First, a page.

SUPREME COURT OF NEW YORK, CRIMINAL TERM, KINGS COUNTY
January 17, 1969
THE PEOPLE OF THE STATE OF NEW YORK, PLAINTIFF,
JEROME L. ROSENBERG, DEFENDANT
Samuel S. Leibowitz, J.
In this coram nobis proceeding the petitioner, Jerome L. Rosenberg, hereinafter referred to as the defendant, moves to set aside and vacate the judgment convicting him and his co-defendant Anthony Portelli, of murder in the first degree. He alleges that his right to a fair trial was violated by the prosecution's suppression of the negative result of an ultraviolet light test by police officers, of his person, which the defendant alleges was vital information favorable to him at his trial.
His conviction was affirmed by a unanimous decision of the Court of Appeals (15 N.Y.2d 235). Certiorari was denied by the United States Supreme Court (382 U.S. 1009).
The Governor commuted the death sentence to life imprisonment.
Upon the trial the evidence disclosed that the defendant during the holdup took from a counter in the premises an ink stained towel used to clean a revenue stamp canceling machine, and covered his face with it. He was then wearing a fedora hat and sunglasses with identifying initials on the earpieces. While the holdup was in progress, two nonuniformed police officers entered the establishment. The officers were shot and killed. The robbers then fled. In a refuse can, about a block away from the scene of the holdup, the authorities discovered the towel, the spectacles and the fedora hat which a haberdasher testified had been sold to this defendant.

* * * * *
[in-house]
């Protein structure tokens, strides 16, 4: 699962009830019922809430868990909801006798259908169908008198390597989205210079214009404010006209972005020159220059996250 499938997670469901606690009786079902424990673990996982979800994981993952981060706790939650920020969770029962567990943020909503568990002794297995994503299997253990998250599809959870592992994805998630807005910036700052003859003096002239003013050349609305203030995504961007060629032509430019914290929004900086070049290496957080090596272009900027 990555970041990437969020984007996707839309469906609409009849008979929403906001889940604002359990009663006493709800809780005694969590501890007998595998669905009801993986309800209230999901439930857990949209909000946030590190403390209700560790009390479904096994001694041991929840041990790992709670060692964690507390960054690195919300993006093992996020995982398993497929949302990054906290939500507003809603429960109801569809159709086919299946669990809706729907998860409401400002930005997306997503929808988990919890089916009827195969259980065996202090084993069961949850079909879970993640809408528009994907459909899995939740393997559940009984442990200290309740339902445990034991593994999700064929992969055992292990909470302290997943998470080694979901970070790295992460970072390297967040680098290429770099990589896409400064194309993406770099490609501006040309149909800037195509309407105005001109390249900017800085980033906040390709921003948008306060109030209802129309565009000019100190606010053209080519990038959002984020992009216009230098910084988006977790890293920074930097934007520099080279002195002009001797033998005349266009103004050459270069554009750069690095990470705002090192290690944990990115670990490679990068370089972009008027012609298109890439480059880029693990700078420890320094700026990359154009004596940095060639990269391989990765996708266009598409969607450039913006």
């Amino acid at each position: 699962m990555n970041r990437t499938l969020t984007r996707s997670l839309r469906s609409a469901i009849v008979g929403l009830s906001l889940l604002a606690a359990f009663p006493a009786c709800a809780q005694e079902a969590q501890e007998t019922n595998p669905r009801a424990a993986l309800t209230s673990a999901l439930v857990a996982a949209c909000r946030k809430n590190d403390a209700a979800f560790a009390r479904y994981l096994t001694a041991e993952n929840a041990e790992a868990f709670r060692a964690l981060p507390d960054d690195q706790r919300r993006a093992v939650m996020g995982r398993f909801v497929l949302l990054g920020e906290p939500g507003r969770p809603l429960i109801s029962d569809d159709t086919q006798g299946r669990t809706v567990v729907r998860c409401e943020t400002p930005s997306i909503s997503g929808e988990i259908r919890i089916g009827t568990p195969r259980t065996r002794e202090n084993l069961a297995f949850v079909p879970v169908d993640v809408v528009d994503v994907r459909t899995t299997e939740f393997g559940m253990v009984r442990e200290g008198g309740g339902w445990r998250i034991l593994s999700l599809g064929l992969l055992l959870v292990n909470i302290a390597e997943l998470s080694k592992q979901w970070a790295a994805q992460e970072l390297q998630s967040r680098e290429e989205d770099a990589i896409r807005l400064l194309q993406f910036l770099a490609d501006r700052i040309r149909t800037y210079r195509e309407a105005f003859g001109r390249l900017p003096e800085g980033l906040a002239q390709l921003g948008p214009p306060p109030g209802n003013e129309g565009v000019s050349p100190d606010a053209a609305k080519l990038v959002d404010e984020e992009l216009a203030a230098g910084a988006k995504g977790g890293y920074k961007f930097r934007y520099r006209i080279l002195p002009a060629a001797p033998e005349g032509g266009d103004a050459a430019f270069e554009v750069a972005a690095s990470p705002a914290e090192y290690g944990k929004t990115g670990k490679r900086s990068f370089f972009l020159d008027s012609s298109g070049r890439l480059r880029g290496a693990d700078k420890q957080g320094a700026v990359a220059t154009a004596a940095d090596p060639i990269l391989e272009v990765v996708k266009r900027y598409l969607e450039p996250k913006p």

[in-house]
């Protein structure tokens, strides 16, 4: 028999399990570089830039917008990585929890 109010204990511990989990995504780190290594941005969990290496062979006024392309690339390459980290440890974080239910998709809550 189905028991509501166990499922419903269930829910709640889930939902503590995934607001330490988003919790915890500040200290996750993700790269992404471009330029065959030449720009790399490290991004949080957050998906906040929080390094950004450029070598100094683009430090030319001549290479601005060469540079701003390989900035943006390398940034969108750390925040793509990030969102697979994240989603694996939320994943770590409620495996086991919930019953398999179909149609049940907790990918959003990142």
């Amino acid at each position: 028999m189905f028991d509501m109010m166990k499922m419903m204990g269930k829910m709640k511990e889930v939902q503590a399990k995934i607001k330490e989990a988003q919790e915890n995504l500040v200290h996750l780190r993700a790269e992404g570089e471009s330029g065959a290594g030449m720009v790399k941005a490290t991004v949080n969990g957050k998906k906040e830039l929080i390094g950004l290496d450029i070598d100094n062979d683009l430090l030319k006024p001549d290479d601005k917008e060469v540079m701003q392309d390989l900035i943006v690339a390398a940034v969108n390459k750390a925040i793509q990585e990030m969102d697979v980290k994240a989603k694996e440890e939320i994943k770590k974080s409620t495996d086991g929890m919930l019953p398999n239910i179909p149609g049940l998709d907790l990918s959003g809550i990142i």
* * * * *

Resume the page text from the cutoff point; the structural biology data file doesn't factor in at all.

Upon the trial there was no claim made by the prosecutor, either directly or inferentially, that any ink stains from the towel had been found upon the defendant.
From the credible evidence adduced upon the hearing, the following essential facts are established: The defendant was not taken into custody until the evening of the fifth day after the murders. On the morning following, at a police station, before proceeding to the arraignment court, two detectives from the Laboratory Squad of the Police Department inspected the defendant with the aid of an ultraviolet light -- to determine whether any stains from the towel had left an imprint upon this defendant. The investigators found none and, in words or substance, the defendant was fully apprised of the negative result by the detectives.